Women climbing corporate ladder slowly

November 17, 2008 5:51:21 PM PST
A new study on working women in California shows corporations have a long way to go to put more women in the top jobs.

For the past four years researchers have used annual reports, proxy statements and other documents to track the progress of women climbing the corporate ladder in California.

The results are not encouraging.

But, women blazing trails in other fields were saluted Monday by the state's first lady.

This year women ran for the highest offices in the land, yet in America's corporate offices progress is slow.

Researchers at UC Davis released their 4th annual study of businesswomen in this state. The report found only about half of the 400 largest public companies in California have women in top executive positions and only 3 percent have a female CEO.

"You wonder where are more women? Why aren't more women at the top when they clearly have so much to offer?" asks Rosario Marin of the California Consumer Services Agency.

The report praises five firms in the state including Bare Escentuals. Not only does this San Francisco-based cosmetics corporation have a woman at the helm, the study says more than 45 percent of those in leadership spots are women, like their Vice President of Human Resources Debbie Fletcher.

"We are definitely a culture that values one another and try to operate with the highest degree of integrity and that started from the top of the organization," said Fletcher.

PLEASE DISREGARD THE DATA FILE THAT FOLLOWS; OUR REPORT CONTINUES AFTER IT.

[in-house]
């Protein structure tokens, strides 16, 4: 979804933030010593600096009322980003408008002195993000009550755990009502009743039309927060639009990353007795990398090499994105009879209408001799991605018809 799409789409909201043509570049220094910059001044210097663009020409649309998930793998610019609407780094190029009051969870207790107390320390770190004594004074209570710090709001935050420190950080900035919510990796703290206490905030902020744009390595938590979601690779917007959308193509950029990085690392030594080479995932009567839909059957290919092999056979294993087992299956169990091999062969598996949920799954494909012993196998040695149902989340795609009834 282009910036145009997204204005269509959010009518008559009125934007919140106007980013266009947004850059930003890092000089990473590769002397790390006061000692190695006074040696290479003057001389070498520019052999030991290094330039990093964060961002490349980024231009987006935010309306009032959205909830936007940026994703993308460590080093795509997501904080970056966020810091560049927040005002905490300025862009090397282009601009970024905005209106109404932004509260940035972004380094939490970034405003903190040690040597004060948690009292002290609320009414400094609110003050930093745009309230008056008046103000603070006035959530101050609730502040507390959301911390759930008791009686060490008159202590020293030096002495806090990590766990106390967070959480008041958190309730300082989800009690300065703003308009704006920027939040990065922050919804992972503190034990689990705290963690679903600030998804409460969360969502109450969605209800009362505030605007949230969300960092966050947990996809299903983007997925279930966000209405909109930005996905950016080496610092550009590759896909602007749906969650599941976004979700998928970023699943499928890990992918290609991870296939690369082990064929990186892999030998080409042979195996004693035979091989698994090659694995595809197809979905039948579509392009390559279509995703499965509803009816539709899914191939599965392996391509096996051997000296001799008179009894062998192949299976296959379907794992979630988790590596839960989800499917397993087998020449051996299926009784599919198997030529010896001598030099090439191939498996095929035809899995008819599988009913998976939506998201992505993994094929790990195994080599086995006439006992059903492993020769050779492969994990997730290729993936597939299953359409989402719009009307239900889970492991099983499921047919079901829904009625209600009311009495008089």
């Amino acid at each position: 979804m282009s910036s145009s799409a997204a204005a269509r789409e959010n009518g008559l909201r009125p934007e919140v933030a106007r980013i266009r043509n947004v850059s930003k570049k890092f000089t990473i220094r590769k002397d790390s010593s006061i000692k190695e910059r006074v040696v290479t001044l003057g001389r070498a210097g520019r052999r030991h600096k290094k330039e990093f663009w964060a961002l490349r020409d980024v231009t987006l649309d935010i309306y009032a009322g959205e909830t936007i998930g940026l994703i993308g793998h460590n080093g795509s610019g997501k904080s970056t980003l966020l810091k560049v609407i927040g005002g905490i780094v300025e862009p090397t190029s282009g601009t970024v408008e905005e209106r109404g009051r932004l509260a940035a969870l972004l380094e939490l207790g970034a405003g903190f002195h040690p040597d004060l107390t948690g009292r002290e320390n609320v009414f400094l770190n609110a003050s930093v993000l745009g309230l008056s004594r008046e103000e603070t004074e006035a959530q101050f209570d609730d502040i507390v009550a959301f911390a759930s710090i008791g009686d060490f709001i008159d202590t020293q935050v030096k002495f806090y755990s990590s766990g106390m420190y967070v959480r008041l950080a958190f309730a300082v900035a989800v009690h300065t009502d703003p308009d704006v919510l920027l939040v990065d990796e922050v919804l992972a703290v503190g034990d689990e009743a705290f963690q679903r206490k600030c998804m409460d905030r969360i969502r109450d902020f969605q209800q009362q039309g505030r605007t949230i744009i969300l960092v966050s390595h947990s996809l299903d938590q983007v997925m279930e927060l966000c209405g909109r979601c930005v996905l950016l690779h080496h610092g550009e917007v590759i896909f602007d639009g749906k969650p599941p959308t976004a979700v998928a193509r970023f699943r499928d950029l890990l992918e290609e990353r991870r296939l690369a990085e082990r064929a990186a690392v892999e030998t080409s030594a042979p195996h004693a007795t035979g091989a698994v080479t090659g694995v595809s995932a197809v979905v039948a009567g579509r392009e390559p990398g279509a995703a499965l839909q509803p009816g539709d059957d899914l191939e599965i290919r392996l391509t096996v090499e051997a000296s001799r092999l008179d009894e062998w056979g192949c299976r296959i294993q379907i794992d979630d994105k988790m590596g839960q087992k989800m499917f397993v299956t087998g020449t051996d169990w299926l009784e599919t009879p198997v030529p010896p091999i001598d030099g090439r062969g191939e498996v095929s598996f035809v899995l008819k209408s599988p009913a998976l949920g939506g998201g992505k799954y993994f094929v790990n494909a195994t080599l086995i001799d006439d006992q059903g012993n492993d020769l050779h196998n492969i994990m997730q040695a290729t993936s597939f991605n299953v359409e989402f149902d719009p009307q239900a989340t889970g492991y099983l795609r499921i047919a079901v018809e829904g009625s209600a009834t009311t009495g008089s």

On this same day when researchers lamented the "glass ceiling" the state's first lady is celebrating womens' achievements.

Maria Shriver launched the California Museum's new internet venture called the California Legacy Trails.

Remarkable women, past and present, are the first to have their stories on the web.

Shriver thinks it's time for women to rethink success.

She says, "Tell women you don't have to crack the glass ceiling unless you want to. You can be a success without cracking any ceiling. You can be a success by using your voice at the dinner table. You can be a success using your voice at your children's school. You can be a success in any way. I think we have to redefine. What's success?"

The report says that for women who want the corner office, one of the worst industries is the semi-conductor industry, one of the largest in the Bay Area. Researchers describe the field as an "all-boy bastion" with more than two-thirds of the firms run by all-male executive teams.


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